checkbox disabled unable to be enabled

Discussion in 'Javascript' started by tshad, Jul 21, 2006.

  1. tshad

    tshad Guest

    I am trying to disable and enable a checkbox from javascript.

    The problem is that if the checkbox starts out as:

    <input id="Override" type="checkbox" name="Override"/>

    I can change it back and forth with no problems.
    using disabled = true or disabled = false

    If I start out as:

    <input id="Override" type="checkbox" name="Override" disabled="disabled"/>

    I can never enable it again using the above statements.

    I found a description of disabled as:
    ***********************************************************************
    disabled
    Type: boolean

    Indicates whether the checkbox is disabled or not. If this attribute is set
    to true, the checkbox is disabled. This is usually drawn with the text in
    grey. If the checkbox is disabled, it does not respond to user actions. The
    element cannot be focused and the command event will not fire. The element
    will still respond to mouse events. To enable the checkbox, leave the
    attribute out entirely as opposed to setting the value to false.
    *********************************************************************************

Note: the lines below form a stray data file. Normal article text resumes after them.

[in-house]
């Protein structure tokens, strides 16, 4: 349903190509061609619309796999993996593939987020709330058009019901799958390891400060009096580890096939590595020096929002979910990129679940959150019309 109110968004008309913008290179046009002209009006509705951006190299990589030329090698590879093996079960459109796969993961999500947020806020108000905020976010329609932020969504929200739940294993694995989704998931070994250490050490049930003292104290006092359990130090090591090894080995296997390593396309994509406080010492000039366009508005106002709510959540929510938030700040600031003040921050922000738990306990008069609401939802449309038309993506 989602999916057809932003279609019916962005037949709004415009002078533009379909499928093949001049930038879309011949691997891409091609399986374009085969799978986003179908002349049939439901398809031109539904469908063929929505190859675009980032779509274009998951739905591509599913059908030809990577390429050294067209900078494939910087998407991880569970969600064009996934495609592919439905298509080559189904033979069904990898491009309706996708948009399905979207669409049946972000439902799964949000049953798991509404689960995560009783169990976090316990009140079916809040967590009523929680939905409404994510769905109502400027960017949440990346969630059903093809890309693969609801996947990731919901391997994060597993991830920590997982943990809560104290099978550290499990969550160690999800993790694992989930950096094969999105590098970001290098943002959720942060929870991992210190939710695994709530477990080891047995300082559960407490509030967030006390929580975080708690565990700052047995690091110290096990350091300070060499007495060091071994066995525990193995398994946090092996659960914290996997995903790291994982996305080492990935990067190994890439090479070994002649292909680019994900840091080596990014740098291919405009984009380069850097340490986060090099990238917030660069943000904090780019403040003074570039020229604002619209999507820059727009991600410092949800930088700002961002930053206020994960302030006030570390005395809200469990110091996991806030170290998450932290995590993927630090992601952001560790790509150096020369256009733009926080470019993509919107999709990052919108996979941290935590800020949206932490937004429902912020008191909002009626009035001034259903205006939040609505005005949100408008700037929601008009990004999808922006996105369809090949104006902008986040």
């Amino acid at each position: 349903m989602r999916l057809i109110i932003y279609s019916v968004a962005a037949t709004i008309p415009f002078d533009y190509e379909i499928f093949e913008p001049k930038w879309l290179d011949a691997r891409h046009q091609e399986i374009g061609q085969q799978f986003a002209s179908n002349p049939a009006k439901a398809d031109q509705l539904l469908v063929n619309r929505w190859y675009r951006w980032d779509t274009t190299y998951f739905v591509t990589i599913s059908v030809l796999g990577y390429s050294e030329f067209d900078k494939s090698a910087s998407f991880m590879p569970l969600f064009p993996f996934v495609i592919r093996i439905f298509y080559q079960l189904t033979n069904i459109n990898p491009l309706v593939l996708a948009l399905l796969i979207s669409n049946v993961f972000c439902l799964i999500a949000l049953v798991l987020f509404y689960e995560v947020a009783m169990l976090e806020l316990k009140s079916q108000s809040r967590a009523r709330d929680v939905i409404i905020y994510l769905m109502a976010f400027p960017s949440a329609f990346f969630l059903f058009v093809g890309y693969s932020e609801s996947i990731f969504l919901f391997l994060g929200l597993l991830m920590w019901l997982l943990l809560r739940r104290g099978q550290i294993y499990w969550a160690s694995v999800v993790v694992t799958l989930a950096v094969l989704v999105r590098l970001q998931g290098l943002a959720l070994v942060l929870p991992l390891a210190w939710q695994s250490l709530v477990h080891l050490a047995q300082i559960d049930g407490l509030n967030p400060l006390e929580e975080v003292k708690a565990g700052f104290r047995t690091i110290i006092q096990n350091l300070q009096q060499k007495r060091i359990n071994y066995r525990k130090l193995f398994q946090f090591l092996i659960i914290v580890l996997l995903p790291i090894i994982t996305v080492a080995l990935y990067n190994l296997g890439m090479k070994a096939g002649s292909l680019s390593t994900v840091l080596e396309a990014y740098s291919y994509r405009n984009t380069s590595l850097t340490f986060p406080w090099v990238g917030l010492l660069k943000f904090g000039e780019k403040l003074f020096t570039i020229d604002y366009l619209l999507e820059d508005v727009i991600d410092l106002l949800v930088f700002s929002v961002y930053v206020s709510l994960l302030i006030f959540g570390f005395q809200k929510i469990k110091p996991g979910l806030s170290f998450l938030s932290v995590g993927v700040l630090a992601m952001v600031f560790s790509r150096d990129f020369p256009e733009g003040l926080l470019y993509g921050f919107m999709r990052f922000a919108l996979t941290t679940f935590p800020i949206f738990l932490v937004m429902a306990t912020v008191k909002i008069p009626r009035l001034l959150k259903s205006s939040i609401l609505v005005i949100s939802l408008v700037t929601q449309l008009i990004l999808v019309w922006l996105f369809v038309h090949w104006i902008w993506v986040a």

How do you take the disabled attribute out using Javascript?

    Is there some other way to make this work?

    I don't have the same problem with a textbox. If it is set a
    disabled="disabled", I can still enable and disable at will.

    Thanks,

    Tom
    tshad, Jul 21, 2006
    #1
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  2. tshad

    Sevinfooter Guest

    >
    > <input id="Override" type="checkbox" name="Override" disabled="disabled"/>
    >


    disabled = "false" ?????
    Sevinfooter, Jul 21, 2006
    #2
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  3. tshad

    tshad Guest

    "Sevinfooter" <> wrote in message
    news:...
    > >
    >> <input id="Override" type="checkbox" name="Override"
    >> disabled="disabled"/>
    >>

    >
    > disabled = "false" ?????
    >

    Apparently, that doesn't matter.

    If I do the following in my code

    override.disabled = false;

    and then look at the page, it shows disabled="disabled".

    According to the following, it says to leave it out as opposed to setting to
    false. The problem is it already has there - how do you get rid of it?

    ***********************************************************************
    disabled
    Type: boolean

    Indicates whether the checkbox is disabled or not. If this attribute is set
    to true, the checkbox is disabled. This is usually drawn with the text in
    grey. If the checkbox is disabled, it does not respond to user actions. The
    element cannot be focused and the command event will not fire. The element
    will still respond to mouse events. To enable the checkbox, leave the
    attribute out entirely as opposed to setting the value to false.
    *********************************************************************************

    Thanks,

    Tom
    tshad, Jul 21, 2006
    #3
  4. tshad

    JustinBlat Guest

    When using the checkbox, you denote it's disabled by just saying
    "disabled" right in the tag:

    <input type="checkbox" id="myCheckBox" disabled />